• The intrusion prevention system (IPS) and/or intrusion detection system (IDS) 6 is shown as providing the filtered inbound data traffic to the antivirus software 1. The antivirus software 1 can inspect the filtered inbound data traffic against one or more virus signature (and/or malware) files. As desired, the antivirus software 1 likewise can determine a data type for the filtered inbound data traffic. If the filtered inbound data traffic is determined to include a virus (and/or malware) and/or a prohibited data type, the antivirus software 1 blocks the filtered inbound data traffic; otherwise, the antivirus software 1 permits the filtered inbound data traffic to be transmitted to the Application Based Firewall 5. Receiving the filtered inbound data traffic from the antivirus software 1, the Application Based Firewall 5 inspects the filtered inbound data traffic for web applications. In other words, the Application Based Firewall 5 validates the filtered inbound data traffic for web applications, such as Structured Query Language (SQL) injection and/or Cross-site scripting (XSS).
  • The filtered inbound data traffic that is validated by the Application Based Firewall 5 can be provided to the information system 100 via the output 11 of the security system 500. Alternatively, and/or additionally, the validated inbound data traffic can be provided to the remote processing system 15 (shown in FIG. 2F) via the secure Universal Serial Bus (USB) connection 12, the secure cellular communication connection 13, and/or the secure broadband communication connection 14 of the security system 500 in the manner set forth in more detail above with reference to FIG. 1. Although shown and described as comprising an exemplary arrangement of the intrusion prevention system (IPS) and/or intrusion detection system (IDS) 6, the antivirus software 1, and the Application Based Firewall 5 with reference to FIG. 2A for purposes of illustration only, the intrusion prevention system (IPS) and/or intrusion detection system (IDS) 6, the antivirus software 1, and the Application Based Firewall 5 can be provided in any suitable arrangement. The security system 500 likewise can include a greater and/or lesser number of security component modules.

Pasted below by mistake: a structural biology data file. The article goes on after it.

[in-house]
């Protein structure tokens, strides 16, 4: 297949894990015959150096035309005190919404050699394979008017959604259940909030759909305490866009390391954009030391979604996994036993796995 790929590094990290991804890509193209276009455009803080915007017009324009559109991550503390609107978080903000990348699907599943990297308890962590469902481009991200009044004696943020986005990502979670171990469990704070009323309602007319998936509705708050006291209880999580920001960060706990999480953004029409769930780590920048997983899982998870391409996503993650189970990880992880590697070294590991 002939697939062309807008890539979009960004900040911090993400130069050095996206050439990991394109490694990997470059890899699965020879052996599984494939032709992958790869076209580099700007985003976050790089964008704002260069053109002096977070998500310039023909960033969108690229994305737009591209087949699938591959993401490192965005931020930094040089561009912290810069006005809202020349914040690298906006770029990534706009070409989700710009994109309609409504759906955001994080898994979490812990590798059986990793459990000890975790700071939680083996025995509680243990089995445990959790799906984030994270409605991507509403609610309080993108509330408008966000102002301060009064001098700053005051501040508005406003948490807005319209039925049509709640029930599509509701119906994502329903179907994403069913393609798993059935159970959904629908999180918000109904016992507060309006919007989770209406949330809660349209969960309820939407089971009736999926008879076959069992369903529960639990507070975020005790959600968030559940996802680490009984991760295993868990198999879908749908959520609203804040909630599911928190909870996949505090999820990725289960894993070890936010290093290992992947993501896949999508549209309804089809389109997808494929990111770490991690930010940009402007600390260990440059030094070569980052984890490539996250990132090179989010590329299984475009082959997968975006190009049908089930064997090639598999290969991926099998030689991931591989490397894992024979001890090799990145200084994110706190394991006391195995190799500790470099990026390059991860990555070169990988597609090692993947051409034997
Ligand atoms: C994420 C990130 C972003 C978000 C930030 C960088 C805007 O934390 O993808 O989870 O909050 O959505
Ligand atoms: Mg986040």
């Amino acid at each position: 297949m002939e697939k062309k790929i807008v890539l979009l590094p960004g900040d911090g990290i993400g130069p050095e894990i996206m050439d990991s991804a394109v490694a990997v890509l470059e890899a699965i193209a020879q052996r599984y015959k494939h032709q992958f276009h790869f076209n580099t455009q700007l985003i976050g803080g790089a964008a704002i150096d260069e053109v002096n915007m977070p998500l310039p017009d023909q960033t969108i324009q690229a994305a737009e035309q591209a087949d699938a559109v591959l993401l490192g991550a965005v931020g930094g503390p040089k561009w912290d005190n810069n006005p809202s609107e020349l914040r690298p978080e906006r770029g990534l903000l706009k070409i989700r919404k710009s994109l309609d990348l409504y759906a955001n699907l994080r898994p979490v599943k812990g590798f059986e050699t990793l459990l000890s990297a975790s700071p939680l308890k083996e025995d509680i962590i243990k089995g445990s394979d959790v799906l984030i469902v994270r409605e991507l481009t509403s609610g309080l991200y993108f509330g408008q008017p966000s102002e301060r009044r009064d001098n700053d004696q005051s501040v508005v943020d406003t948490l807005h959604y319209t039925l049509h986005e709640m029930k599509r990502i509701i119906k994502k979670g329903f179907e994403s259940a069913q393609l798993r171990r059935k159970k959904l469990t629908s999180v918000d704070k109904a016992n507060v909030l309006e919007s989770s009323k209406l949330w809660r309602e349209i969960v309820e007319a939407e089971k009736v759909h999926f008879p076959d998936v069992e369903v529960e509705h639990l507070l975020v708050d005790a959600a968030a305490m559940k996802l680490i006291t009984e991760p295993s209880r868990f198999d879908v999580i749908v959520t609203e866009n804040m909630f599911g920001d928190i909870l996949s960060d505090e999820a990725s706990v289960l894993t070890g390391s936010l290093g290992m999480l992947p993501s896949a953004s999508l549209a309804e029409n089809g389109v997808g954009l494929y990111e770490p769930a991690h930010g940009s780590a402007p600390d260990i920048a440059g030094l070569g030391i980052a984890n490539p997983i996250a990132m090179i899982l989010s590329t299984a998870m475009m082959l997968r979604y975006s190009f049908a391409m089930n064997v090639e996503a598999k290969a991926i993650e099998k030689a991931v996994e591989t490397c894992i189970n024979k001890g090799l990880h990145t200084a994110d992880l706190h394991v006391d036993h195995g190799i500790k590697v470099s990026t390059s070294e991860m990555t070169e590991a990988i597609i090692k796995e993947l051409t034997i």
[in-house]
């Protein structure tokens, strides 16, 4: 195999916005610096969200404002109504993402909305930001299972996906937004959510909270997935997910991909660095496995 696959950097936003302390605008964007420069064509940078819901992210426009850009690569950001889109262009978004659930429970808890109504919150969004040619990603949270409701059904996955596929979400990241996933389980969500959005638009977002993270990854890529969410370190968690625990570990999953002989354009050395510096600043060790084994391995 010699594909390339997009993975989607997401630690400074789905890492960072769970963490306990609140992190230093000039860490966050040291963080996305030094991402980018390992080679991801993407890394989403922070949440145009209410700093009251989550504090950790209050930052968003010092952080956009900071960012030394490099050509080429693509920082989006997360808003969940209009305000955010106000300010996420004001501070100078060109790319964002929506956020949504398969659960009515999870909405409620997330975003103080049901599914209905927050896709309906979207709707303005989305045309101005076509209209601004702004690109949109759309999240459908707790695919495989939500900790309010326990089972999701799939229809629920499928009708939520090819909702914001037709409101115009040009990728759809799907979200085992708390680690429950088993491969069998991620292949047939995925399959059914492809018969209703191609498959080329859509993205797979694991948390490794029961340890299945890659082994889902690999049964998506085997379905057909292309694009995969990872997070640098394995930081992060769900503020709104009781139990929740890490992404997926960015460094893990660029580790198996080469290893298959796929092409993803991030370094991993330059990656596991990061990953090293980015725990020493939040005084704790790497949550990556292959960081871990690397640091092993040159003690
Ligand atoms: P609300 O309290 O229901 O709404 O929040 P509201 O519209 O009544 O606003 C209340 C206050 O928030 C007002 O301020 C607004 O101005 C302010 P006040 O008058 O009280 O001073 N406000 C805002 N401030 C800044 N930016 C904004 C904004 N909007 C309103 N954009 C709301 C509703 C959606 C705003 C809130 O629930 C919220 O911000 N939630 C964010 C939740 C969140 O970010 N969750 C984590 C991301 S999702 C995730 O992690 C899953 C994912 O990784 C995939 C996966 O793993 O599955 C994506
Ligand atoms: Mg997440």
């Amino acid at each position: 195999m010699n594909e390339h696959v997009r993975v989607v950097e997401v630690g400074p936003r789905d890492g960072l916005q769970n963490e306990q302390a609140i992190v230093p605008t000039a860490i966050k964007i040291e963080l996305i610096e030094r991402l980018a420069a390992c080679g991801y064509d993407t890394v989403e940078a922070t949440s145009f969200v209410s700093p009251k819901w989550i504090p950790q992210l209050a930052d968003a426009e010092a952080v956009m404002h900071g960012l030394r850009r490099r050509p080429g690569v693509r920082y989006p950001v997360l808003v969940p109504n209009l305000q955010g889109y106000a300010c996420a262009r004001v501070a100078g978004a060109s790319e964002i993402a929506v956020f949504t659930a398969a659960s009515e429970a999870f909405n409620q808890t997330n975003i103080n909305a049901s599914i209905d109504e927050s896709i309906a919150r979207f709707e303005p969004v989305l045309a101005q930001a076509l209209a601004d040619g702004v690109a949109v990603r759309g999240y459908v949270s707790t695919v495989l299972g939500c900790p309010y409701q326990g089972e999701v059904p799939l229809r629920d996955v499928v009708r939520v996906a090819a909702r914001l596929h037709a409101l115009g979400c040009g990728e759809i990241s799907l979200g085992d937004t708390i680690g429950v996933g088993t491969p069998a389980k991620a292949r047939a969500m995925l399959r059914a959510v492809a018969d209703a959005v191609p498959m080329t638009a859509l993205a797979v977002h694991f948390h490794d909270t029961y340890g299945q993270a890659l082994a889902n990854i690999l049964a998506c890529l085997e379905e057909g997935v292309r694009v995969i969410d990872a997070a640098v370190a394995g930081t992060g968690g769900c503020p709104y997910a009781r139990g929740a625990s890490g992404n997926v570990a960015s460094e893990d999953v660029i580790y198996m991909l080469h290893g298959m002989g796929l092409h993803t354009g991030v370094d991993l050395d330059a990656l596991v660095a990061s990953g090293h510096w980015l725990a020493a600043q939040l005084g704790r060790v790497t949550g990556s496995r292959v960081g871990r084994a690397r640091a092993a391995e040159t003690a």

• If the information system 100 includes a wireless distribution system 320 (FIGS. 3A, 3B), for example, the security system 500 shown in FIG. 2A can further include a wireless fidelity (Wi-Fi) device 3 as illustrated in FIG. 2B. The wireless fidelity (Wi-Fi) device 3 can be provided in the manner set forth in more detail above with reference to FIG. 1 and is shown as being disposed between the initial input 10 to the security system 500 and the intrusion prevention system (IPS) and/or intrusion detection system (IDS) 6. The wireless fidelity device 3 thereby can receive and inspect inbound wireless data traffic for denial of service (DoS) attacks, data snooping, and other types of wireless data security risks. Advantageously, the wireless fidelity device 3 can block any unwanted inbound wireless data traffic and can provide the wanted inbound wireless data traffic to the intrusion prevention system (IPS) and/or intrusion detection system (IDS) 6, the antivirus software 1, and the Application Based Firewall 5 for further inspection, such as filtering and/or validation, in the manner discussed in more detail above with reference to FIG. 2A. The processed inbound data traffic thereby can be provided to the information system 100 via the output 11 of the security system 500 and/or to the remote processing system 15 (shown in FIG. 2F) via the secure Universal Serial Bus (USB) connection 12, the secure cellular communication connection 13, and/or the secure broadband communication connection 14 of the security system 500 in the manner described above.